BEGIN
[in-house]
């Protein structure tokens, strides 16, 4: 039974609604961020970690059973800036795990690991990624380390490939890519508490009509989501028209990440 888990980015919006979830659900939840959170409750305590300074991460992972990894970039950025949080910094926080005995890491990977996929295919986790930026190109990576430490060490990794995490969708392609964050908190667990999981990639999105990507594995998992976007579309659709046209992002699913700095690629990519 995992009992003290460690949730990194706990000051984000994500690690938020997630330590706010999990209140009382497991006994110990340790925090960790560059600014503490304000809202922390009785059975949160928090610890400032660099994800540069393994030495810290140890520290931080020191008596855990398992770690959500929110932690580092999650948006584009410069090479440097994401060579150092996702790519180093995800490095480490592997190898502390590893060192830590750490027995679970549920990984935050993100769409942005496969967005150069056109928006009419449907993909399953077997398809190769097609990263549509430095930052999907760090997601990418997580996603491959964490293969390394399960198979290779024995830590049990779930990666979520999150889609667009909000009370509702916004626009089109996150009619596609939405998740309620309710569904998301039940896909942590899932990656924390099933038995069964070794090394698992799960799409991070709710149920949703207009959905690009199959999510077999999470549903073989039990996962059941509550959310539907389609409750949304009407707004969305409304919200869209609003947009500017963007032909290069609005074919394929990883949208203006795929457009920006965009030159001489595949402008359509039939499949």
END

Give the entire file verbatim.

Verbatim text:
[in-house]
């Protein structure tokens, strides 16, 4: 039974609604961020970690059973800036795990690991990624380390490939890519508490009509989501028209990440 888990980015919006979830659900939840959170409750305590300074991460992972990894970039950025949080910094926080005995890491990977996929295919986790930026190109990576430490060490990794995490969708392609964050908190667990999981990639999105990507594995998992976007579309659709046209992002699913700095690629990519 995992009992003290460690949730990194706990000051984000994500690690938020997630330590706010999990209140009382497991006994110990340790925090960790560059600014503490304000809202922390009785059975949160928090610890400032660099994800540069393994030495810290140890520290931080020191008596855990398992770690959500929110932690580092999650948006584009410069090479440097994401060579150092996702790519180093995800490095480490592997190898502390590893060192830590750490027995679970549920990984935050993100769409942005496969967005150069056109928006009419449907993909399953077997398809190769097609990263549509430095930052999907760090997601990418997580996603491959964490293969390394399960198979290779024995830590049990779930990666979520999150889609667009909000009370509702916004626009089109996150009619596609939405998740309620309710569904998301039940896909942590899932990656924390099933038995069964070794090394698992799960799409991070709710149920949703207009959905690009199959999510077999999470549903073989039990996962059941509550959310539907389609409750949304009407707004969305409304919200869209609003947009500017963007032909290069609005074919394929990883949208203006795929457009920006965009030159001489595949402008359509039939499949």